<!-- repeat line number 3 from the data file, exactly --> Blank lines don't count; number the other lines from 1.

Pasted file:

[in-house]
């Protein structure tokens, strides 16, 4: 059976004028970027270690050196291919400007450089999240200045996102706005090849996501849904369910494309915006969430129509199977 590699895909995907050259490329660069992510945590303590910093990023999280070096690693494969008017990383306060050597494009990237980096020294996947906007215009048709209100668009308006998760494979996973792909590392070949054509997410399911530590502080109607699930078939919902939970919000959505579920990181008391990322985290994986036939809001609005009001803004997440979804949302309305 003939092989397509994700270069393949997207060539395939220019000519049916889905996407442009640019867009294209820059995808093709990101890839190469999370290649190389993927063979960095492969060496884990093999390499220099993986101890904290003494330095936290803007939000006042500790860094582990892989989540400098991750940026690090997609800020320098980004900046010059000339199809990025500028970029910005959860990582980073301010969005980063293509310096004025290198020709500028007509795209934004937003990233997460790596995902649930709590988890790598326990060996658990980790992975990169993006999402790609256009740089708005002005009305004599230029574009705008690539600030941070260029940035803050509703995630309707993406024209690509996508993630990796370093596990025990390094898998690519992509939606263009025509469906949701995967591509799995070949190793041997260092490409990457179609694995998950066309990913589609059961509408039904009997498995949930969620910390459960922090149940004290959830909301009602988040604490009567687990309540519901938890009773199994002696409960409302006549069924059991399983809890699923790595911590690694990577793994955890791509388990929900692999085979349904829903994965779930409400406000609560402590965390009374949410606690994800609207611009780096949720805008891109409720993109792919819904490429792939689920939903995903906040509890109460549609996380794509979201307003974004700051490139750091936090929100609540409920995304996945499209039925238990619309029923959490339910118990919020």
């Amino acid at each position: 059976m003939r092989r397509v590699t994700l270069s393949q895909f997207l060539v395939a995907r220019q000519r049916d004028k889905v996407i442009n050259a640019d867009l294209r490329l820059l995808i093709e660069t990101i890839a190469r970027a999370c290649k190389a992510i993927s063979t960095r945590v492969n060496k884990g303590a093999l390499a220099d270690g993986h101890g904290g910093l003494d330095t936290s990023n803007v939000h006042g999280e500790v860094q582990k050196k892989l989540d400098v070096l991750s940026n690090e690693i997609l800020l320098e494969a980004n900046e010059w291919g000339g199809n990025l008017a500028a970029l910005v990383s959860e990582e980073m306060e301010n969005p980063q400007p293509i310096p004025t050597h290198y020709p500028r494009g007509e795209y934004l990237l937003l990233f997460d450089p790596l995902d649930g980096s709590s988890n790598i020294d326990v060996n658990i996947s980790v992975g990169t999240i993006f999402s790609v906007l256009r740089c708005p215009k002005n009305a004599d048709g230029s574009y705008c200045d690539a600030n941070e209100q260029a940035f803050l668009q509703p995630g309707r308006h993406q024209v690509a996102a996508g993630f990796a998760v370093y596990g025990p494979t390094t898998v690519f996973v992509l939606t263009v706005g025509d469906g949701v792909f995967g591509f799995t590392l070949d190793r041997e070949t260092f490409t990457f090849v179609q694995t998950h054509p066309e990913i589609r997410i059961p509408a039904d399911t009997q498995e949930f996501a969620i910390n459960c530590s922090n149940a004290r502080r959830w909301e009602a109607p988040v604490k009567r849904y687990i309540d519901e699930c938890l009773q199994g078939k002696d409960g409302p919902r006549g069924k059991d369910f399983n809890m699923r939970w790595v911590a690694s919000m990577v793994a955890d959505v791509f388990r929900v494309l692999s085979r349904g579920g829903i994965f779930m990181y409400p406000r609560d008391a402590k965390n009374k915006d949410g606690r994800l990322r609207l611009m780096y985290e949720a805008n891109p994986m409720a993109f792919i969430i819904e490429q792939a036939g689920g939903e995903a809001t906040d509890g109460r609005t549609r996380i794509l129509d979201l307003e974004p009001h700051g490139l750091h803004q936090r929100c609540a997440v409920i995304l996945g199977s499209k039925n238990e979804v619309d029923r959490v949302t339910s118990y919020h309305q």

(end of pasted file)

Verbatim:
């Amino acid at each position: 059976m003939r092989r397509v590699t994700l270069s393949q895909f997207l060539v395939a995907r220019q000519r049916d004028k889905v996407i442009n050259a640019d867009l294209r490329l820059l995808i093709e660069t990101i890839a190469r970027a999370c290649k190389a992510i993927s063979t960095r945590v492969n060496k884990g303590a093999l390499a220099d270690g993986h101890g904290g910093l003494d330095t936290s990023n803007v939000h006042g999280e500790v860094q582990k050196k892989l989540d400098v070096l991750s940026n690090e690693i997609l800020l320098e494969a980004n900046e010059w291919g000339g199809n990025l008017a500028a970029l910005v990383s959860e990582e980073m306060e301010n969005p980063q400007p293509i310096p004025t050597h290198y020709p500028r494009g007509e795209y934004l990237l937003l990233f997460d450089p790596l995902d649930g980096s709590s988890n790598i020294d326990v060996n658990i996947s980790v992975g990169t999240i993006f999402s790609v906007l256009r740089c708005p215009k002005n009305a004599d048709g230029s574009y705008c200045d690539a600030n941070e209100q260029a940035f803050l668009q509703p995630g309707r308006h993406q024209v690509a996102a996508g993630f990796a998760v370093y596990g025990p494979t390094t898998v690519f996973v992509l939606t263009v706005g025509d469906g949701v792909f995967g591509f799995t590392l070949d190793r041997e070949t260092f490409t990457f090849v179609q694995t998950h054509p066309e990913i589609r997410i059961p509408a039904d399911t009997q498995e949930f996501a969620i910390n459960c530590s922090n149940a004290r502080r959830w909301e009602a109607p988040v604490k009567r849904y687990i309540d519901e699930c938890l009773q199994g078939k002696d409960g409302p919902r006549g069924k059991d369910f399983n809890m699923r939970w790595v911590a690694s919000m990577v793994a955890d959505v791509f388990r929900v494309l692999s085979r349904g579920g829903i994965f779930m990181y409400p406000r609560d008391a402590k965390n009374k915006d949410g606690r994800l990322r609207l611009m780096y985290e949720a805008n891109p994986m409720a993109f792919i969430i819904e490429q792939a036939g689920g939903e995903a809001t906040d509890g109460r609005t549609r996380i794509l129509d979201l307003e974004p009001h700051g490139l750091h803004q936090r929100c609540a997440v409920i995304l996945g199977s499209k039925n238990e979804v619309d029923r959490v949302t339910s118990y919020h309305q």